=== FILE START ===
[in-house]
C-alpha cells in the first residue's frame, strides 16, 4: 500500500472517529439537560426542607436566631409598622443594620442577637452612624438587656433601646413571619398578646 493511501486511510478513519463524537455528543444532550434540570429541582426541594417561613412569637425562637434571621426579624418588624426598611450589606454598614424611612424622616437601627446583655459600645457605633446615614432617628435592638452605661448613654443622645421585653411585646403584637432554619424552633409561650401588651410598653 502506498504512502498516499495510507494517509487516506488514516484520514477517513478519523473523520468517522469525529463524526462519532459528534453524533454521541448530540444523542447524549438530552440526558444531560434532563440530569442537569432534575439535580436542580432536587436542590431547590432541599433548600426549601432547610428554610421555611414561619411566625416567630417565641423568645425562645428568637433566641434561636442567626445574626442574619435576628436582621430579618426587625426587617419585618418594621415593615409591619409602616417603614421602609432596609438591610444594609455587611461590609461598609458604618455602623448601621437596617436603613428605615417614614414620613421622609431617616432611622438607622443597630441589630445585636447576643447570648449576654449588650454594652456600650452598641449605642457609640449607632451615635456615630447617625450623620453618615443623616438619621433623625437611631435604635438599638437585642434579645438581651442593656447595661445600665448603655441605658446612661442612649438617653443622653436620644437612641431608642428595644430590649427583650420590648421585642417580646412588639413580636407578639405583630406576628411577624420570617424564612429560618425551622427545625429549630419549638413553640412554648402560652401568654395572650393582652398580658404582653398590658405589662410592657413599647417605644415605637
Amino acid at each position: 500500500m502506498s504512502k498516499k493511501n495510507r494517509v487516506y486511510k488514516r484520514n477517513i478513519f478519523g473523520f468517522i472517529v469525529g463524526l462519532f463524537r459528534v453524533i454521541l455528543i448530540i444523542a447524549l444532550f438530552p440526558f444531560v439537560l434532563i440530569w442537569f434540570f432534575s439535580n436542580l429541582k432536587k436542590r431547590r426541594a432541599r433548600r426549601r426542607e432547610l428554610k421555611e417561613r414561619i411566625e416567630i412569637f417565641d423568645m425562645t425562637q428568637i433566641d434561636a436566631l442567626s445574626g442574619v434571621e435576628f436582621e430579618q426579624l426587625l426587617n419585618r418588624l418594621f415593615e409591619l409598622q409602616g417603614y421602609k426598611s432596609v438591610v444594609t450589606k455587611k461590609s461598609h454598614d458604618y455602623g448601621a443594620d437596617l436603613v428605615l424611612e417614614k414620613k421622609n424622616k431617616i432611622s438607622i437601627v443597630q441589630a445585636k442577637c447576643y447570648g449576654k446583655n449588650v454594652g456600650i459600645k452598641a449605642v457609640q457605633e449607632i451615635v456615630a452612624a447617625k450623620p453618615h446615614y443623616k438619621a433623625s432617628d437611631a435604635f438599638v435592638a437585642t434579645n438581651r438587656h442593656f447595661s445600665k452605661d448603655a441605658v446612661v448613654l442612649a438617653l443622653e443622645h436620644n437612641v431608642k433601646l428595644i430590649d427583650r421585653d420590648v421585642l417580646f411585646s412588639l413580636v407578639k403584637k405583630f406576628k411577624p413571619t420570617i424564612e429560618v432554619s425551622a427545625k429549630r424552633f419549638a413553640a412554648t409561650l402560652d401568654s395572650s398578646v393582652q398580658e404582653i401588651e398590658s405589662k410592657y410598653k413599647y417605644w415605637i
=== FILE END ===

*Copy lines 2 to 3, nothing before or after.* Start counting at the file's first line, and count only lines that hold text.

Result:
C-alpha cells in the first residue's frame, strides 16, 4: 500500500472517529439537560426542607436566631409598622443594620442577637452612624438587656433601646413571619398578646 493511501486511510478513519463524537455528543444532550434540570429541582426541594417561613412569637425562637434571621426579624418588624426598611450589606454598614424611612424622616437601627446583655459600645457605633446615614432617628435592638452605661448613654443622645421585653411585646403584637432554619424552633409561650401588651410598653 502506498504512502498516499495510507494517509487516506488514516484520514477517513478519523473523520468517522469525529463524526462519532459528534453524533454521541448530540444523542447524549438530552440526558444531560434532563440530569442537569432534575439535580436542580432536587436542590431547590432541599433548600426549601432547610428554610421555611414561619411566625416567630417565641423568645425562645428568637433566641434561636442567626445574626442574619435576628436582621430579618426587625426587617419585618418594621415593615409591619409602616417603614421602609432596609438591610444594609455587611461590609461598609458604618455602623448601621437596617436603613428605615417614614414620613421622609431617616432611622438607622443597630441589630445585636447576643447570648449576654449588650454594652456600650452598641449605642457609640449607632451615635456615630447617625450623620453618615443623616438619621433623625437611631435604635438599638437585642434579645438581651442593656447595661445600665448603655441605658446612661442612649438617653443622653436620644437612641431608642428595644430590649427583650420590648421585642417580646412588639413580636407578639405583630406576628411577624420570617424564612429560618425551622427545625429549630419549638413553640412554648402560652401568654395572650393582652398580658404582653398590658405589662410592657413599647417605644415605637
Amino acid at each position: 500500500m502506498s504512502k498516499k493511501n495510507r494517509v487516506y486511510k488514516r484520514n477517513i478513519f478519523g473523520f468517522i472517529v469525529g463524526l462519532f463524537r459528534v453524533i454521541l455528543i448530540i444523542a447524549l444532550f438530552p440526558f444531560v439537560l434532563i440530569w442537569f434540570f432534575s439535580n436542580l429541582k432536587k436542590r431547590r426541594a432541599r433548600r426549601r426542607e432547610l428554610k421555611e417561613r414561619i411566625e416567630i412569637f417565641d423568645m425562645t425562637q428568637i433566641d434561636a436566631l442567626s445574626g442574619v434571621e435576628f436582621e430579618q426579624l426587625l426587617n419585618r418588624l418594621f415593615e409591619l409598622q409602616g417603614y421602609k426598611s432596609v438591610v444594609t450589606k455587611k461590609s461598609h454598614d458604618y455602623g448601621a443594620d437596617l436603613v428605615l424611612e417614614k414620613k421622609n424622616k431617616i432611622s438607622i437601627v443597630q441589630a445585636k442577637c447576643y447570648g449576654k446583655n449588650v454594652g456600650i459600645k452598641a449605642v457609640q457605633e449607632i451615635v456615630a452612624a447617625k450623620p453618615h446615614y443623616k438619621a433623625s432617628d437611631a435604635f438599638v435592638a437585642t434579645n438581651r438587656h442593656f447595661s445600665k452605661d448603655a441605658v446612661v448613654l442612649a438617653l443622653e443622645h436620644n437612641v431608642k433601646l428595644i430590649d427583650r421585653d420590648v421585642l417580646f411585646s412588639l413580636v407578639k403584637k405583630f406576628k411577624p413571619t420570617i424564612e429560618v432554619s425551622a427545625k429549630r424552633f419549638a413553640a412554648t409561650l402560652d401568654s395572650s398578646v393582652q398580658e404582653i401588651e398590658s405589662k410592657y410598653k413599647y417605644w415605637i